Asparagus is the star of the Spring season as it was mentioned last week here, It's is popular in a variety of dishes. The stalks really are versatile, being perfect in crepes or as a stir fry.
David Tanis knows this and wrote about them in his column A City Kitchen in yesterday's New York Times Food section . This is the height of the asparagus season on the East Coast. This is when the stalks taste the best and have the best texture. Should foodies eat the Peruvian ones or the west Coast ones from Southern California and Mexico available all year round?.Yes, if the craving is that strong but Mr. Tanis advises waiting.The stalks will taste better and be that much more satisfying as the season rolls in.There is also the problem of jet lag, meaning the veggies may be picked fresh , but as we all know that freshness only lasts for a short period.What do raw talks look like? The spears should be smooth and glossy with tightly closed tips. The bottom ends should look just cut too. This means the asparagus is fresh.As with any cut green, that freshness needs to be maintained until cooking. Advocates recommend standing the spears upright in the fridge in an inch of cold water, similar to what you'd do with cut flowers. The best bet is cooking the asparagus the day you buy it. The fresh taste won't be diminished then.
Asparagus spears come in three widths: pencil thin, medium and jumbo.If you go for the ultra skinny remember to cut it into two inch lengths and either saute or stir fry. The thicker ones are better steamed or grilled, roasted or simmered. These are the most versatile to work with .If you do opt for the fatter ones, remember that they need to be peeled.It's beneficial for cooking and for a more silkier texture. Medium or thin ones don;t need this extra process. White asparagus, also popular right now always needs peeling.Cut off or snap off tough bottoms. If home chefs choose the latter then they should hold their hands towards the bottom end of the stalks or too much will be discarded. Be warned. Stalks can snap in the middle if the technique is carelessly done.The main thing , no matter the size or cooking method, is to make sure the spears are properly cooked. Keep them bright green and firm.As Mr. Tanis advises it's better to keep them underdone, residual heat will cause them to continue cooking as they get lifted out. The recipes are stuffing them into buckwheat crepes, stir frying them with walnuts and butter braising them. The last recipe is probably the best way to enjoy them, There's also lemon juice and fresh herbs such as dill, parsley, tarragon and chervil to bring out the sweet earthiness.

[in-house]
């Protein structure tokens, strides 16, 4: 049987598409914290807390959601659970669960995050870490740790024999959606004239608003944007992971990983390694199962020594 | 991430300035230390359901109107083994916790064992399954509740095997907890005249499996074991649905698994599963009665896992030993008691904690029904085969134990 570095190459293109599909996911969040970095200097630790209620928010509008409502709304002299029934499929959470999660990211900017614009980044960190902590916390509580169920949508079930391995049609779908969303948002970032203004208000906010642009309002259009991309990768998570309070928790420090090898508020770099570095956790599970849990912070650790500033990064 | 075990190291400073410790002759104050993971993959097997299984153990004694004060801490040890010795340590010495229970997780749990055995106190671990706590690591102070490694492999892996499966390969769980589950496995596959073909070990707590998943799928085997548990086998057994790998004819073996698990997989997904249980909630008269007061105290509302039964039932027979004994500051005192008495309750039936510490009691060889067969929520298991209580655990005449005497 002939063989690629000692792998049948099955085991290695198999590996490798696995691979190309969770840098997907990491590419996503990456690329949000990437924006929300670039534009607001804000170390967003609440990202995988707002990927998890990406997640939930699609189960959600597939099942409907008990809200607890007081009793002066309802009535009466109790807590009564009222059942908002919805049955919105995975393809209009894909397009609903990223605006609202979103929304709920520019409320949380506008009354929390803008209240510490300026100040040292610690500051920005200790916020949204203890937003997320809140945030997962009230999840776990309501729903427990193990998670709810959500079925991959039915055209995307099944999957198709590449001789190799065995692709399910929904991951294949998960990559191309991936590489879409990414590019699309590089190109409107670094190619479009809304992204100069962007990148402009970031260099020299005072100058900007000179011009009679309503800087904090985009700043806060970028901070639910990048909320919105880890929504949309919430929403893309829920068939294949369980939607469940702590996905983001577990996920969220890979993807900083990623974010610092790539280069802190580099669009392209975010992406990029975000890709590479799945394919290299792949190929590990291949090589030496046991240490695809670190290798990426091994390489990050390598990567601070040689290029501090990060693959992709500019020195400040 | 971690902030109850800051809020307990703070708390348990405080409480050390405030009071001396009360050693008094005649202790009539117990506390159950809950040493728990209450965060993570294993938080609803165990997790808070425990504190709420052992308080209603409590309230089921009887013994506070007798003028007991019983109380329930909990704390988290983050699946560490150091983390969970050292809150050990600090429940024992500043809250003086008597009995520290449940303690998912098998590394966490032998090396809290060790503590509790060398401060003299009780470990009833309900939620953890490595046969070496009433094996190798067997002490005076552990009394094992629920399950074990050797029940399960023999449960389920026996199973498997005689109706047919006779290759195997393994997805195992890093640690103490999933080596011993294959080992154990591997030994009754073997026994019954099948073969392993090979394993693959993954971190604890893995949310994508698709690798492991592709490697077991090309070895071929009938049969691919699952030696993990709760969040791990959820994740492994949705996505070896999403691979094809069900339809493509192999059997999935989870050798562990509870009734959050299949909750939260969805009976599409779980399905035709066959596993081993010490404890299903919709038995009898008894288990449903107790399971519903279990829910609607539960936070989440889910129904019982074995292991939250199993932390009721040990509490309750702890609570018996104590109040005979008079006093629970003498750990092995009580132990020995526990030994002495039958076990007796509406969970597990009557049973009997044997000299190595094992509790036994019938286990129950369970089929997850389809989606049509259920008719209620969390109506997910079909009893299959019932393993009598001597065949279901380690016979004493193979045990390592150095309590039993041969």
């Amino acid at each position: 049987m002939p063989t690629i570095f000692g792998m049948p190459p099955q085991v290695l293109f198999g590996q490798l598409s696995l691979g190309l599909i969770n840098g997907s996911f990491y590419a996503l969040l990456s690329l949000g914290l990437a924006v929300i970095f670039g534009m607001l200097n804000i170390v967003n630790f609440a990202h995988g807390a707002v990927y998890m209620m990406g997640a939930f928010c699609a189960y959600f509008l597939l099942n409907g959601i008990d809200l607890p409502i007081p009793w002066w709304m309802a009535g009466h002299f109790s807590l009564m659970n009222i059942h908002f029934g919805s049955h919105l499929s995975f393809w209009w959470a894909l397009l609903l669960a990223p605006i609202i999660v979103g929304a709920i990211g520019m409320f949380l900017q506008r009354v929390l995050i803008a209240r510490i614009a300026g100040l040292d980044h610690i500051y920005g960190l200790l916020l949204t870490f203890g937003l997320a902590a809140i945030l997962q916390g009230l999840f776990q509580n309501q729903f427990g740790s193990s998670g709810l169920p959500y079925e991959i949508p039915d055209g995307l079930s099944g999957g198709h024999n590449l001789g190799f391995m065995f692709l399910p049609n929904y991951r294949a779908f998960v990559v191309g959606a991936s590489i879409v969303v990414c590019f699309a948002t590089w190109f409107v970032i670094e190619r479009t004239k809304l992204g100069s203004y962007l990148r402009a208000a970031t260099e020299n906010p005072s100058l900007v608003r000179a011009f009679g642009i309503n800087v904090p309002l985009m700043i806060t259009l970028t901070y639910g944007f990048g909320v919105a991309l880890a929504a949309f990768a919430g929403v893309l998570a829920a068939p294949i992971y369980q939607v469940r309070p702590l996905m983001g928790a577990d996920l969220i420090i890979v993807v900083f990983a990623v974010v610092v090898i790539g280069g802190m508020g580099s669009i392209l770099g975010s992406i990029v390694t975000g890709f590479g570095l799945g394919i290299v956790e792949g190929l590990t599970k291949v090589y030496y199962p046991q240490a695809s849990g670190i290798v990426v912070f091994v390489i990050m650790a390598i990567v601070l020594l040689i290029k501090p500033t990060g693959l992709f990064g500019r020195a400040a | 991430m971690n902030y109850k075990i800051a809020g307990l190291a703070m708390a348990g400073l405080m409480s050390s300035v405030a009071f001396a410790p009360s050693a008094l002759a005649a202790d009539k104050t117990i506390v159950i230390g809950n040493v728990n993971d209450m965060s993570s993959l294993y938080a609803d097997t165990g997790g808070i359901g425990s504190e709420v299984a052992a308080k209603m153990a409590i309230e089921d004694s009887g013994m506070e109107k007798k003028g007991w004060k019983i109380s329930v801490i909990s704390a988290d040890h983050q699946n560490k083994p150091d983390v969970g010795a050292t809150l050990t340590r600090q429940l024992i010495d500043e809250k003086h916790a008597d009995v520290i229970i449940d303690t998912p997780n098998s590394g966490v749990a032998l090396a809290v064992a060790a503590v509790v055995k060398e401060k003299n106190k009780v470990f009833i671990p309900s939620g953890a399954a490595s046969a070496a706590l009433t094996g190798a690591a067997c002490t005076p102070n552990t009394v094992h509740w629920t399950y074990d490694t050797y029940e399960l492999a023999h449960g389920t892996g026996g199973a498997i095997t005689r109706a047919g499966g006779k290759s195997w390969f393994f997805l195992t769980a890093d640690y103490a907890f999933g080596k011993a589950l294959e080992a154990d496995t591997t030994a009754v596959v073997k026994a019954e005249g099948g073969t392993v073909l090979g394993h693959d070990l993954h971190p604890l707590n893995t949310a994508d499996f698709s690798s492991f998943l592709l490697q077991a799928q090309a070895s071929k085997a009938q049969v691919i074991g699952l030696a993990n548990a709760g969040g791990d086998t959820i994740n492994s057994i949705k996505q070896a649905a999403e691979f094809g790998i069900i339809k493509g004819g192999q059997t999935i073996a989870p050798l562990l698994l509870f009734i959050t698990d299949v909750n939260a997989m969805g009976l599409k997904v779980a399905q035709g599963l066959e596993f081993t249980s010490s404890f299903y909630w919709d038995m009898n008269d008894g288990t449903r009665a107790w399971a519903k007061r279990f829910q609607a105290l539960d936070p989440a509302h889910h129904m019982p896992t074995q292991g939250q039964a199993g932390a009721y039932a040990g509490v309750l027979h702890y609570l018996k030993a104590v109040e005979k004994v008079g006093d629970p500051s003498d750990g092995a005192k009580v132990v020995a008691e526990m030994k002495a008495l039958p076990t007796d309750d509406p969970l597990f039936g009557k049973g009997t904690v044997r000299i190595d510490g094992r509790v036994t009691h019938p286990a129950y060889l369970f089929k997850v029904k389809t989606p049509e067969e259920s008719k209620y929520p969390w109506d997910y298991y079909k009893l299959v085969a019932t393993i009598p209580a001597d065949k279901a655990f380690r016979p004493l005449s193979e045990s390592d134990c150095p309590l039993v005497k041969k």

Take advantage of asparagus season while it's here. Now is the time to enjoy those tender , fresh Springy stalks. Make them any way , just to relish that greenness.